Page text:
How To Stop Hating Grocery Shopping

You just finished the last of three-day-old pasta drizzled with dried-out marinara sauce. With limited options for a palette cleanser, you proceed to shovel stale Cheez-Its in your mouth. You then settle for that forgotten bag of trail mix, scooping out the dredges of cashews that you’ve avoided eating thus far.

It’s time to go grocery shopping.

For anyone in their early twenties, food shopping can feel like a stressful experience that seems to suck up free time.

“My money is so important to me and I have no idea what to spend it on at the grocery store,” Drew Kellogg, 23, Ithaca, NY, laughed. “Going there is a reminder of how little I understand about how to take care of myself.”

Walking through the doors of a grocery store — especially on any given night around 5 p.m. — can be scary. Food shopping is not easy, but there are ways to make the experience less stressful and less tragic for your wallet.

Mary Kielar, a reporter for Lakeland Public Television from Bemidji, Minnesota, takes what little free time she has to blog about healthy living and eating habits. Her blog, Eat and be Mary, shares nutritious, budget-friendly recipes that help motivate you throughout your week when you need that little extra push.

Kielar’s first piece of advice when going food shopping may seem obvious, but it’s easy to forget the simple things. Always bring a list.

“I find it really fun to food shop, as long as I have a list to guide me,” Kielar said. “If I don’t, I have a hard time saying no to things that I probably don’t need. As long as I make the time to prepare a list, I’m good to go.”

Sure, make a list. But what do you put on it? How can you ensure that you don’t forget anything, saving yourself that extra trip to the store in the same week, or even the same day? Kielar’s answer is meal preparation. (You can find her blog post about meal prep here.)

My Body, My Kitchen, a healthy lifestyle blog that provides recipes and shopping lists, defines meal prep as “the weekly preparation of meals for a period of time usually longer than two days.”

“Think about it: walking through the door after a long day of work and all you have to do is heat up the meal you already cooked,” Kielar said. “Trust me, that never gets old.”

Considering Kielar’s demanding job and schedule, weekly meal prep saves her time and money. She looks to sites like Buzzfeed or Pinterest to narrow down what she’d want as a side for her meals, like roasted or stir-fried veggies, then adds it all to her grocery list.

“It’s a bit difficult because I’m also doing this on a budget, but there are so many great resources on both of the sites that have budget-conscious recipes, and the best part is that they definitely don’t disappoint in taste,” Kielar said. “I try to mix it up each week too, so if I have chicken one week, I’ll do beef the next and turkey sausage after that as my base for whatever dish I choose.”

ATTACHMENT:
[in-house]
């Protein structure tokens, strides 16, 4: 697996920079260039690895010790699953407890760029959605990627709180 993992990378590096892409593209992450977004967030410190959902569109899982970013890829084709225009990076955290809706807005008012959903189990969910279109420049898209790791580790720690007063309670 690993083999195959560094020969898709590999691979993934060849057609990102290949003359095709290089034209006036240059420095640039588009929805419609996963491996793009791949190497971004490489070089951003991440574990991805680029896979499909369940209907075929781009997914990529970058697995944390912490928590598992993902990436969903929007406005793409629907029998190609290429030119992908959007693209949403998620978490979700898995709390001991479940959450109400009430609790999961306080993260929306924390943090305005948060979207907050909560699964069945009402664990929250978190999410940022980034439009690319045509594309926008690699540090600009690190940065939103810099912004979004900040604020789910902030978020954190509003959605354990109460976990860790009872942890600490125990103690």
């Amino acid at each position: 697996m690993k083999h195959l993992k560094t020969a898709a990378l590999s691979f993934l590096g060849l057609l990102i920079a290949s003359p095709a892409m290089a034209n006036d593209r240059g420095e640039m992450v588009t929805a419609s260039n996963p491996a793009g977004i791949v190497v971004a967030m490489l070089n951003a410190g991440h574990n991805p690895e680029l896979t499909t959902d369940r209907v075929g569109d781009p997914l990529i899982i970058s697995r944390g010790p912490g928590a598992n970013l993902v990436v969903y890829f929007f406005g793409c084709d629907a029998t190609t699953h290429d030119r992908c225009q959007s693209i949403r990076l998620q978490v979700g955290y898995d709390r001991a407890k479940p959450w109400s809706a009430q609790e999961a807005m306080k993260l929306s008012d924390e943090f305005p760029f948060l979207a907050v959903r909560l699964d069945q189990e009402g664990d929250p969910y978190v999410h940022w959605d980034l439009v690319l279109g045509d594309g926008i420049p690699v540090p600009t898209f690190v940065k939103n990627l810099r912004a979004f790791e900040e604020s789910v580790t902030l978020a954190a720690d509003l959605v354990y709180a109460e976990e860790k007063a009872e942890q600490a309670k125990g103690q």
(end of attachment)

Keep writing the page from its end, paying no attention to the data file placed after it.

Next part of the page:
One drawback to meal prep is that there is a time commitment required. However, Kielar believes it’s well worth the extra effort.

“If you take an hour or two on a Sunday to get your act together [food-wise], you will have an easy breezy week,” she said. “Also, while you’re waiting for your delicious creation to come out of the microwave, you can pour yourself a well-deserved glass of wine. Ahh.”

Knowing what to shop for is the first step. Next is figuring out which stores will have the most mercy on your budget.

Aldi, a German grocery chain, has been proven by the New York Times to be about 20 percent cheaper than Wal-Mart. The store is also considered to be one of the cheapest places to buy organic foods, according to Kiplinger. Aldi's chain of stores is on the smaller side — about 16 percent the size of an average Wal-Mart — saving you the anxiety of navigating an enormous superstore. Find the Aldi that’s nearest you with their store locator.

If you’re looking for a place with reasonably priced healthy foods and a fun tiki bar/farmer’s market aesthetic, Trader Joe’s has you covered. Most of their products are made with organic ingredients, and Trader Joe’s offers tons of healthy snacks to get you through your workday. If you haven’t heard about their “two-buck Chuck” deal, I suggest you take advantage of it as soon as you can. Only $2.99 for a bottle of Charles Shaw wine! Run, don't walk. 

Some Mary Kielar motivation never hurts, and when it comes to balancing a hectic lifestyle while trying to keep healthy, it’s important to remember that you are human.

“I have my off-days — even my off-weeks! But the trick is to keep it moving,” Kielar said. “Start small and try to track your progress. Don't forget, you are entitled to have a hot fudge sundae once in a while. Taking life too seriously never works out in the end. You can do anything you put your mind to. Cheesy? Yes. Accurate? Totally.”

the basics of grocery shopping

make a list

And stick to it! Avoid shopping on an empty stomach, and a lot less "how did this get here" items will end up in your cart.

meal prep

It's easy to spend all Sunday lazing on the couch, but Kielar says that an hour or two really does pay off. Spend that time chopping veggies for a quick stir fry or simmer a soup to get you through the next few days.

pinterest that ish

Throwing random items into your cart in hopes of piecing a meal together is a recipe for disaster....make like Kielar and pick a few recipes from Pinterest, your favorite cooking blog, or How to Boil Water that get you excited about cooking. If you're looking forward to eating, shopping for the ingredients is much more fun.

shop smart

Sure, Whole Foods is fantastic. But it's also the Anthropologie of the food world, and comes with a hefty price tag. Do your research and get the majority of your groceries at stores like Aldi or Trader Joe's to help stomach the sticker shock.

FEATURE PHOTO BY LUKAS BUDIMAIER VIA UNSPLASH